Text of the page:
The easiest way to live well in a poor country?

By Daron Acemoglu and James A. Robinson
March 1, 2012

Where do you think this fancy school is located?

Not in the United States. Not on a Greek island, financed by tourism revenues and EU funds. It is in Sierra Leone, one of the poorest countries in the world with about 1/50 of the income per capita of the US, where only 41% of the adult population can read and write. But it is not in Freetown, the capital city, nor is in Bo, the next biggest city and capital of the south. Indeed, it is not in any of the major urban centers. It is a small village, Yoni in Bombali district. It was recently built there by China Aid. Why would anyone want to build a wonderful school in the middle of what Africans call “the bush”?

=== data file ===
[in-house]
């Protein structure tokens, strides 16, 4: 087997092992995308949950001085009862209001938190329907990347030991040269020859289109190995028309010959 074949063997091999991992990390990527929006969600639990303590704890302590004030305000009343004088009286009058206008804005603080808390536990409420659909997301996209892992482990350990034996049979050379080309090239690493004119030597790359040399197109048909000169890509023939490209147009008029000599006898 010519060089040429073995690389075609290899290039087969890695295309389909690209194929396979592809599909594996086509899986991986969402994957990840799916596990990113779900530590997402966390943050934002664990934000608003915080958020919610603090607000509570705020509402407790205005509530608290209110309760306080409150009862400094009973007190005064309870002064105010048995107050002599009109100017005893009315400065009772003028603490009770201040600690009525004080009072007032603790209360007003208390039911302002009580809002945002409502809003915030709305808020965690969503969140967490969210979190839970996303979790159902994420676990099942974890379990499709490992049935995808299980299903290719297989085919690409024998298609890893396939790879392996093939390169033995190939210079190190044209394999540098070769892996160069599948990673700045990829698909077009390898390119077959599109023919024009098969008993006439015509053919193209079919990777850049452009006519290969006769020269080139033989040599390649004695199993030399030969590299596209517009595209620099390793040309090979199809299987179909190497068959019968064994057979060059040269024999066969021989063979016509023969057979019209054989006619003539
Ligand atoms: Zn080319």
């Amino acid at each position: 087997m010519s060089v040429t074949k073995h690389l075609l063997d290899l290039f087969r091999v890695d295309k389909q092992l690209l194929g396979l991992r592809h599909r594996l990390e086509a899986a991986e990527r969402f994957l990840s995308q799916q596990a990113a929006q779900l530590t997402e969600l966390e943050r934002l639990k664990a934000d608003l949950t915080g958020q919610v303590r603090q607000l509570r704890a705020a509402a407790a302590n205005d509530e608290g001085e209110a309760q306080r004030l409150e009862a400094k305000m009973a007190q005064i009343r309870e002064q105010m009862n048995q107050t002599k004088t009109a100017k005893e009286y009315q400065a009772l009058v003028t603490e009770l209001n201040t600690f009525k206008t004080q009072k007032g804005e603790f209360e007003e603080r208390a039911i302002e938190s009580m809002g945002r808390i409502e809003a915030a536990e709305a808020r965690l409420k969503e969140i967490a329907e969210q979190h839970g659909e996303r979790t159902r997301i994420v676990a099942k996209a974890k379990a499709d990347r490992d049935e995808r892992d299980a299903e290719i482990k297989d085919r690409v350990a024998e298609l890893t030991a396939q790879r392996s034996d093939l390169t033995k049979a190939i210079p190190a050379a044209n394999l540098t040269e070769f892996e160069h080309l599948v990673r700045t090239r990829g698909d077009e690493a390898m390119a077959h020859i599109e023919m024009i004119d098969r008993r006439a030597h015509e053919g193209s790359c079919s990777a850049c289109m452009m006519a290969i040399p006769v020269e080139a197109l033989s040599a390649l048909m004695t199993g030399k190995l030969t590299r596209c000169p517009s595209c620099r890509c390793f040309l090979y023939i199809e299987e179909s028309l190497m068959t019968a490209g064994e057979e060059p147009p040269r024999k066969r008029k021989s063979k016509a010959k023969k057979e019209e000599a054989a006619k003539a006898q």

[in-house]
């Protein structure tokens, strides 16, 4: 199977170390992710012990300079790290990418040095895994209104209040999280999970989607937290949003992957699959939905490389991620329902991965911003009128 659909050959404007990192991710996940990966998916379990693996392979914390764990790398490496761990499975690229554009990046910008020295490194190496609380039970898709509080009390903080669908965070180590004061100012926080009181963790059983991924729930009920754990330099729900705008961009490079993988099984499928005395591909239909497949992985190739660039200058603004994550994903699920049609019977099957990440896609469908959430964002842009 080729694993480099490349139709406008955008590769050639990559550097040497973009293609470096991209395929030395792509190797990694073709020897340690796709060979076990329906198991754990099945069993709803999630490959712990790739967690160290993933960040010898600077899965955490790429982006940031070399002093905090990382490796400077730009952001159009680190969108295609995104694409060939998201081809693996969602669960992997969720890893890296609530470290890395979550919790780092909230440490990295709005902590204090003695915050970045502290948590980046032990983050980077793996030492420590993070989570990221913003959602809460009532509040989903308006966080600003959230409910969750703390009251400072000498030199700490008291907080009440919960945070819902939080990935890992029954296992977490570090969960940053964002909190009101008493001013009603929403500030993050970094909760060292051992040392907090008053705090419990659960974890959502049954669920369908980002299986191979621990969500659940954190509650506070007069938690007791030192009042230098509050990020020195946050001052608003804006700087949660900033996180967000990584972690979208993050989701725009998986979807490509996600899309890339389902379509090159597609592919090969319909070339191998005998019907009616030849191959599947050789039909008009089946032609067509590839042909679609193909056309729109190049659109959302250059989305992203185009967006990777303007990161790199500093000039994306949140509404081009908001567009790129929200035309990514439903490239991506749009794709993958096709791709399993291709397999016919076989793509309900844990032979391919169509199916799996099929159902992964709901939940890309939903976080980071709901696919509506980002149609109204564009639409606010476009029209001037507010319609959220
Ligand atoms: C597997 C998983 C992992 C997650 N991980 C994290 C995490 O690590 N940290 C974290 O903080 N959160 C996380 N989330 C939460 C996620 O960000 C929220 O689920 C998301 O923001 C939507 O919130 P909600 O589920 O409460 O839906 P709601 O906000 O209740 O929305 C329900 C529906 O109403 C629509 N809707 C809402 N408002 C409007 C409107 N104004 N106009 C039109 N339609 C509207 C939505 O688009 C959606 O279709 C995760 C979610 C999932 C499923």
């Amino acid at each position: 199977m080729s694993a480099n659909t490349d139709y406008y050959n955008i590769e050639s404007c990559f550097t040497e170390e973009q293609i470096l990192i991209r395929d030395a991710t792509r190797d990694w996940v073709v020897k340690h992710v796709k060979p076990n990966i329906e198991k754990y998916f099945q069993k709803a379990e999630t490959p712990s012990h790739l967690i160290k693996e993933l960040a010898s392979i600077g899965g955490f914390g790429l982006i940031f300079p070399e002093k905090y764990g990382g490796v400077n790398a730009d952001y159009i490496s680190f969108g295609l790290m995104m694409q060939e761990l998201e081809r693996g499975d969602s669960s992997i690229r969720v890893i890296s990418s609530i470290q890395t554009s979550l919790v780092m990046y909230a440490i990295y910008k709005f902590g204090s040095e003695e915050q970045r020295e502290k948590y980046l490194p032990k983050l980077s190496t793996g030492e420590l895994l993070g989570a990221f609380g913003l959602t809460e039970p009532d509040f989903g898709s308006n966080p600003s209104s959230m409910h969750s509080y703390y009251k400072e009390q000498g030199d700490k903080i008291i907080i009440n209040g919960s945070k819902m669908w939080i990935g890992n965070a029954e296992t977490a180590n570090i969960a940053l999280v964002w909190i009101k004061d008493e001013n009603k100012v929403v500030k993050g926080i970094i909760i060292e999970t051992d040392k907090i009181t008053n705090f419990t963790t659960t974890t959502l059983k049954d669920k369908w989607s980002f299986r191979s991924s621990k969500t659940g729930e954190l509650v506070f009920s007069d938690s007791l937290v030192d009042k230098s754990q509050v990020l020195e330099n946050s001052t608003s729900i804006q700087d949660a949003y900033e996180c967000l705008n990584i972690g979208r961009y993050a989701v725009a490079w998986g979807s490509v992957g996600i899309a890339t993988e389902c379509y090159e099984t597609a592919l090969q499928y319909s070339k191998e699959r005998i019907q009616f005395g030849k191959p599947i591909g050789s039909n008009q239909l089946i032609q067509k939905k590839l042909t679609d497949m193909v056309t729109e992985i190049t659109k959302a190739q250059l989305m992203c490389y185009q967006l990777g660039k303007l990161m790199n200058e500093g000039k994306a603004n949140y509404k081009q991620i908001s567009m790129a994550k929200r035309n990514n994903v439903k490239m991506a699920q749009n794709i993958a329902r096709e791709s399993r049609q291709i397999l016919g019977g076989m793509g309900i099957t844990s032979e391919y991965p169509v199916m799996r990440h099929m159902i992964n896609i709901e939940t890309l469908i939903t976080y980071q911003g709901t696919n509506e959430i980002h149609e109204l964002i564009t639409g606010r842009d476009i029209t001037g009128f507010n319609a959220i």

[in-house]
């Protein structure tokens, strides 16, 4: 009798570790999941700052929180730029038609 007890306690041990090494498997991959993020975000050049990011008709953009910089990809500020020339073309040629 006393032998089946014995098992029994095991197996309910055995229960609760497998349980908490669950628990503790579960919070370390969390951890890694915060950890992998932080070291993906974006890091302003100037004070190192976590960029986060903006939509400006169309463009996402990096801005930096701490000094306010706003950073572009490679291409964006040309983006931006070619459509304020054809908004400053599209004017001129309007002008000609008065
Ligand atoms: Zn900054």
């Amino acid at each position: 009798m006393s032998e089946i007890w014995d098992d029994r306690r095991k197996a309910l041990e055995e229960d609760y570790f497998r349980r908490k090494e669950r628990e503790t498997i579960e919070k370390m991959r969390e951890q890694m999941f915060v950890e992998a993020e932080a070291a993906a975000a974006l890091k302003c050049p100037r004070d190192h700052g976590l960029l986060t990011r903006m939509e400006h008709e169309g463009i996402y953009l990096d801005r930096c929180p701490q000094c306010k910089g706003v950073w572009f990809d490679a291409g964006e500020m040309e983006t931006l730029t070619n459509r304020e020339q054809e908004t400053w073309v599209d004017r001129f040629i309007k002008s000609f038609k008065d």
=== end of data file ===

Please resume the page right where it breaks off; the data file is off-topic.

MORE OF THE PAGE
Here is a hint: Yoni is the home village of Sierra Leone’s president, Ernest Bai Koroma. The next photo shows a bit more of Yoni. Everyone has a new house.

Those readers living in affluent western countries may not be impressed by these houses but by the standards of rural Africa they are palaces. Could the fact that such fancy schools and houses are being built in the president’s village, while most villages have no school and most villagers live in a decrepit houses be related to why Sierra Leone is so poor?

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